Despite guidelines, routine 24-hour urine testing is completed in <10% of high-risk, recurrent stone formers. Using surrogates for metabolic testing, such as key patient characteristics, could obviate the cost and burden of this test while providing information needed for proper stone prevention counseling.
We performed a retrospective study of 392 consecutive patients from 2007 to 2014 with ≥2 lifetime stone episodes, >70% calcium oxalate by mineral analysis, and ≥1 24-hour urine collection. We compared mean 24-hour urine values by age in decades. We used logistic regression and receiver operating characteristic (ROC) curve analysis to assess the predictive ability of age, gender, body mass index (BMI), and comorbidities to detect abnormal 24-hour urine parameters.
The mean age of the cohort was 51 ± 16 years. Older age was associated with greater urinary oxalate (p-trend <0.001), lower urinary uric acid (UA) (p-trend = 0.007), and lower urinary pH (p-trend <0.001). A nonlinear association was noted between age and urinary calcium or citrate (calcium peaked at 40-49 years, p = 0.03; citrate nadired at 18-29 years, p = 0.001). ROC analysis of age, gender, and BMI to predict 24-hour urine abnormalities performed the best for hyperuricosuria (area under the curve [AUC] 0.816), hyperoxaluria (AUC 0.737), and hypocitraturia (AUC 0.740). Including diabetes mellitus or hypertension did not improve AUC significantly.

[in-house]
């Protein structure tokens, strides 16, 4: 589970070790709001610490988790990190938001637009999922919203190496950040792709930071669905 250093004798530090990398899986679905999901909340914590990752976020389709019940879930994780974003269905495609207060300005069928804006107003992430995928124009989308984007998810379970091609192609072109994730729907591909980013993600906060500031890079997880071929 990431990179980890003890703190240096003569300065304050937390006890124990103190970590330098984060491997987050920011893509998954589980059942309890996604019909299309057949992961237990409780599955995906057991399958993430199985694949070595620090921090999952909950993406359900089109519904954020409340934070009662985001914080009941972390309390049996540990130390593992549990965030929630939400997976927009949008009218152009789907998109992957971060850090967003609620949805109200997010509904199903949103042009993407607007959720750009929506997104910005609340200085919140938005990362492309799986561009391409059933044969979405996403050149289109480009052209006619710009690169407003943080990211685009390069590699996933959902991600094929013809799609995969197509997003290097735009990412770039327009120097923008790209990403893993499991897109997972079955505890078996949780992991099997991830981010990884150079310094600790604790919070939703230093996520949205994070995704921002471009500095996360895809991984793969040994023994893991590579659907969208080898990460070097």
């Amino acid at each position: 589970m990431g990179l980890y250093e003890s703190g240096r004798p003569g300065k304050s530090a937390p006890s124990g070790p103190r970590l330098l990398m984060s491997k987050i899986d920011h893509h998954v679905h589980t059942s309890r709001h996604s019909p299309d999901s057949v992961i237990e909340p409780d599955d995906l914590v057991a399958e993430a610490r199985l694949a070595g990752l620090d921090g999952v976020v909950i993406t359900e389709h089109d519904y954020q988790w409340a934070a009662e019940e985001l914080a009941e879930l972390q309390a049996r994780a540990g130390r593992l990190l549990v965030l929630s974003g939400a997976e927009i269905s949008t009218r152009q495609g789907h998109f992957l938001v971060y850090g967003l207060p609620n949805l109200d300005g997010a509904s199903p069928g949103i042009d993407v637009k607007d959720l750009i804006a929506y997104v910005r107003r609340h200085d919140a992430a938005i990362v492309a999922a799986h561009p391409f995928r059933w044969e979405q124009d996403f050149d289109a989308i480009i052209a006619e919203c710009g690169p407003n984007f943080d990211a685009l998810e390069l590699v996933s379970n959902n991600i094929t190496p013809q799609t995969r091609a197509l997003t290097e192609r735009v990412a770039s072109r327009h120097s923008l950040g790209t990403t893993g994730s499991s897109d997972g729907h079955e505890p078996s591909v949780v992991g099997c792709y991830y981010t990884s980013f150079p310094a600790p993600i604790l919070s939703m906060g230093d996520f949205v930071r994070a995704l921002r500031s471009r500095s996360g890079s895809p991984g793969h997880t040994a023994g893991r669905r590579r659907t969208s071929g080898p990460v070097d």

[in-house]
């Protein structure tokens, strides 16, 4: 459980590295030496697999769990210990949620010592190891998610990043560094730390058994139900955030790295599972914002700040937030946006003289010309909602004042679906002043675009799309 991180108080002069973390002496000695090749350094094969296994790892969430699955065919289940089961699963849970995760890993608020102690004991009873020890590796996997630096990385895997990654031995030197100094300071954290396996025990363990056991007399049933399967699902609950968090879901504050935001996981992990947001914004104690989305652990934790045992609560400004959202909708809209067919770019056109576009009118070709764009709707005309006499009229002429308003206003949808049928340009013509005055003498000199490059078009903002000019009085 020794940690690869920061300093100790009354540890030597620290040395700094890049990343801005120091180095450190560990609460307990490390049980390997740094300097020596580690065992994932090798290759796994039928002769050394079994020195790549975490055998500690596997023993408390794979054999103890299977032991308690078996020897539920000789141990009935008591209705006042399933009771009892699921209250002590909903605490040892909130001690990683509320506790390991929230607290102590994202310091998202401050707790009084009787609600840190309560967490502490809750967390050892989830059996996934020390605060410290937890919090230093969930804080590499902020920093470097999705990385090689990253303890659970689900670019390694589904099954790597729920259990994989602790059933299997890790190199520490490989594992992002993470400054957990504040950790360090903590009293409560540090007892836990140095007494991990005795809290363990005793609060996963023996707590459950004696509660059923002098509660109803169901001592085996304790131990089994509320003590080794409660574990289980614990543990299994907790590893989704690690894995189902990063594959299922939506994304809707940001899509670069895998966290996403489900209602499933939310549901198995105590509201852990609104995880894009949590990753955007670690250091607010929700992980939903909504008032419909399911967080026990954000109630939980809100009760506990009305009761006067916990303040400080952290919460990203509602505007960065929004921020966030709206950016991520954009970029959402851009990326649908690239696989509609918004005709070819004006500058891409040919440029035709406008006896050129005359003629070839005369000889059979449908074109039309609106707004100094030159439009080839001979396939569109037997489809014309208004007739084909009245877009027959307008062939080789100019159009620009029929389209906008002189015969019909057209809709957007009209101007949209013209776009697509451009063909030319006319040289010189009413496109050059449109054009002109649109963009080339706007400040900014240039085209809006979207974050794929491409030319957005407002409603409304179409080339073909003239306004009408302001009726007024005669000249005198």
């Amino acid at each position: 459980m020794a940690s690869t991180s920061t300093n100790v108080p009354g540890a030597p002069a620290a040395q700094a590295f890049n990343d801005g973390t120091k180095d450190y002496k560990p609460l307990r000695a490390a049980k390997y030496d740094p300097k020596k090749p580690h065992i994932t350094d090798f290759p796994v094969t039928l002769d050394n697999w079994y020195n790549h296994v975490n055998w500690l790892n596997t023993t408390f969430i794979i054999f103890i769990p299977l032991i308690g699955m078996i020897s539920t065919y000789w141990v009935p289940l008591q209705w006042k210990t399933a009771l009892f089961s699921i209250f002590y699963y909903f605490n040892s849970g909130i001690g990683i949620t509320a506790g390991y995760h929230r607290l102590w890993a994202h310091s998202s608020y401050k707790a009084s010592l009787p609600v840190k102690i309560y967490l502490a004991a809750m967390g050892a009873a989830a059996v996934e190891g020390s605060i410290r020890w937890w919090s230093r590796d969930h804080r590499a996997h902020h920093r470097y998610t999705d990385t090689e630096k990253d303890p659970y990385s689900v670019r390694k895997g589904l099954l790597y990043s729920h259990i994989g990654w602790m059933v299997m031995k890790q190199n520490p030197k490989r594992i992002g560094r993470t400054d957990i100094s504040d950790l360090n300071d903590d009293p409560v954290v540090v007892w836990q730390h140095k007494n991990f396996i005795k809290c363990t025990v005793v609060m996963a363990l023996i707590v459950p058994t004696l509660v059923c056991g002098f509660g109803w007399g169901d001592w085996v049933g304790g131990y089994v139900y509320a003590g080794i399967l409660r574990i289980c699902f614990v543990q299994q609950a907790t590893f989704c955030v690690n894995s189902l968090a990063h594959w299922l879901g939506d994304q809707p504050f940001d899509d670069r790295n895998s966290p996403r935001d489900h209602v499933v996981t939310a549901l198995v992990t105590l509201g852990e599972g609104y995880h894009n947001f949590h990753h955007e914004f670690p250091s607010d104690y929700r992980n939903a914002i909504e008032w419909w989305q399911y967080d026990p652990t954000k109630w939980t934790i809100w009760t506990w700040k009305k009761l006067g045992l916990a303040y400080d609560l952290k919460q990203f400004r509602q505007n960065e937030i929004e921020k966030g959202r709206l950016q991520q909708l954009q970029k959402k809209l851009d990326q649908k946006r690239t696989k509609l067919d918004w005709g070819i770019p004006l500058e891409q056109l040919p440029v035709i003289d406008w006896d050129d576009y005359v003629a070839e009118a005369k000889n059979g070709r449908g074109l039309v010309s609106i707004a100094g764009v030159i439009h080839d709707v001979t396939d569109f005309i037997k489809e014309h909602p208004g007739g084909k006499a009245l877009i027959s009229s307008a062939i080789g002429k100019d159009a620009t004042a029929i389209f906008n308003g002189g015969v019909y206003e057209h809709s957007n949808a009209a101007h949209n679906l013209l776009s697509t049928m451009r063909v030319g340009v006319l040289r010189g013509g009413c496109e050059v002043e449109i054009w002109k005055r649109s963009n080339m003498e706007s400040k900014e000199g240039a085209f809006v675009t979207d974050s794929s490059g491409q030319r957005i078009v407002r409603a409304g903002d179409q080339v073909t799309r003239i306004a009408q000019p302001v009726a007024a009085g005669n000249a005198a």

In our recurrent calcium oxalate cohort, age significantly impacted urinary calcium, oxalate, citrate, and pH. Along with gender and BMI, age can be used to predict key 24-hour urine stone risk results. These data lay the foundation for a risk prediction tool, which could be a surrogate for 24-hour urine results in recurrent stone formers, who are unwilling or unable to complete metabolic testing. Further validation of these findings is needed in other stone populations.